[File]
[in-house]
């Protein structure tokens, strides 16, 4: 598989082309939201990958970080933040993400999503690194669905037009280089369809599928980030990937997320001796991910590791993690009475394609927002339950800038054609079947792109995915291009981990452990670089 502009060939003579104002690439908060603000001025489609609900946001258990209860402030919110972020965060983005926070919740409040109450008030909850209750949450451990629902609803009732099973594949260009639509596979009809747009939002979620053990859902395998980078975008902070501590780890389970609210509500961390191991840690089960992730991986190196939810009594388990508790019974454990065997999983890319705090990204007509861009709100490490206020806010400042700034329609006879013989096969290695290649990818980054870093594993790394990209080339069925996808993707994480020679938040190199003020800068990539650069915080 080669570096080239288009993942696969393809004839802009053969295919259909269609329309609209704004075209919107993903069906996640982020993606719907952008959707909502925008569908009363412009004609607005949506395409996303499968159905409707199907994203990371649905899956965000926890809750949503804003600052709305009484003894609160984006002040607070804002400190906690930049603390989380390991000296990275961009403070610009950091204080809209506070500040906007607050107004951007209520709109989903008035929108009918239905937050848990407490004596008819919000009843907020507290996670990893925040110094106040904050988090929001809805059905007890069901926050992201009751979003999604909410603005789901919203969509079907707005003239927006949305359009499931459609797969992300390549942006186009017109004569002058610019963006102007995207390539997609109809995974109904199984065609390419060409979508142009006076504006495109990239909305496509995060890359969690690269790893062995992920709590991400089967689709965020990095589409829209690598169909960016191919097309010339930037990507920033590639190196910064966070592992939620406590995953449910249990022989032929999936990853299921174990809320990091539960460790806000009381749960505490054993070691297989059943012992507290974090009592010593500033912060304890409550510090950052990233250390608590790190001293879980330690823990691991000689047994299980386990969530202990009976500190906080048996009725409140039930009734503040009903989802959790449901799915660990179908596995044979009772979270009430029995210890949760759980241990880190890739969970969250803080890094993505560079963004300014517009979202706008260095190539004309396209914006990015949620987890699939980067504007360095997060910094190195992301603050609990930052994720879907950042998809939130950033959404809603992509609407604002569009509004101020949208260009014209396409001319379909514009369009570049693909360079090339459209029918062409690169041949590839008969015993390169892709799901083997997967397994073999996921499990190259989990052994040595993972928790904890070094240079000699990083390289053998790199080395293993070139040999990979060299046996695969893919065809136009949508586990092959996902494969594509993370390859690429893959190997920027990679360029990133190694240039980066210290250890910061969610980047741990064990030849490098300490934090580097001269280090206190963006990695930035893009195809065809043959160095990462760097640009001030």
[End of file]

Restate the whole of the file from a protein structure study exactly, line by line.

[in-house]
């Protein structure tokens, strides 16, 4: 598989082309939201990958970080933040993400999503690194669905037009280089369809599928980030990937997320001796991910590791993690009475394609927002339950800038054609079947792109995915291009981990452990670089 502009060939003579104002690439908060603000001025489609609900946001258990209860402030919110972020965060983005926070919740409040109450008030909850209750949450451990629902609803009732099973594949260009639509596979009809747009939002979620053990859902395998980078975008902070501590780890389970609210509500961390191991840690089960992730991986190196939810009594388990508790019974454990065997999983890319705090990204007509861009709100490490206020806010400042700034329609006879013989096969290695290649990818980054870093594993790394990209080339069925996808993707994480020679938040190199003020800068990539650069915080 080669570096080239288009993942696969393809004839802009053969295919259909269609329309609209704004075209919107993903069906996640982020993606719907952008959707909502925008569908009363412009004609607005949506395409996303499968159905409707199907994203990371649905899956965000926890809750949503804003600052709305009484003894609160984006002040607070804002400190906690930049603390989380390991000296990275961009403070610009950091204080809209506070500040906007607050107004951007209520709109989903008035929108009918239905937050848990407490004596008819919000009843907020507290996670990893925040110094106040904050988090929001809805059905007890069901926050992201009751979003999604909410603005789901919203969509079907707005003239927006949305359009499931459609797969992300390549942006186009017109004569002058610019963006102007995207390539997609109809995974109904199984065609390419060409979508142009006076504006495109990239909305496509995060890359969690690269790893062995992920709590991400089967689709965020990095589409829209690598169909960016191919097309010339930037990507920033590639190196910064966070592992939620406590995953449910249990022989032929999936990853299921174990809320990091539960460790806000009381749960505490054993070691297989059943012992507290974090009592010593500033912060304890409550510090950052990233250390608590790190001293879980330690823990691991000689047994299980386990969530202990009976500190906080048996009725409140039930009734503040009903989802959790449901799915660990179908596995044979009772979270009430029995210890949760759980241990880190890739969970969250803080890094993505560079963004300014517009979202706008260095190539004309396209914006990015949620987890699939980067504007360095997060910094190195992301603050609990930052994720879907950042998809939130950033959404809603992509609407604002569009509004101020949208260009014209396409001319379909514009369009570049693909360079090339459209029918062409690169041949590839008969015993390169892709799901083997997967397994073999996921499990190259989990052994040595993972928790904890070094240079000699990083390289053998790199080395293993070139040999990979060299046996695969893919065809136009949508586990092959996902494969594509993370390859690429893959190997920027990679360029990133190694240039980066210290250890910061969610980047741990064990030849490098300490934090580097001269280090206190963006990695930035893009195809065809043959160095990462760097640009001030």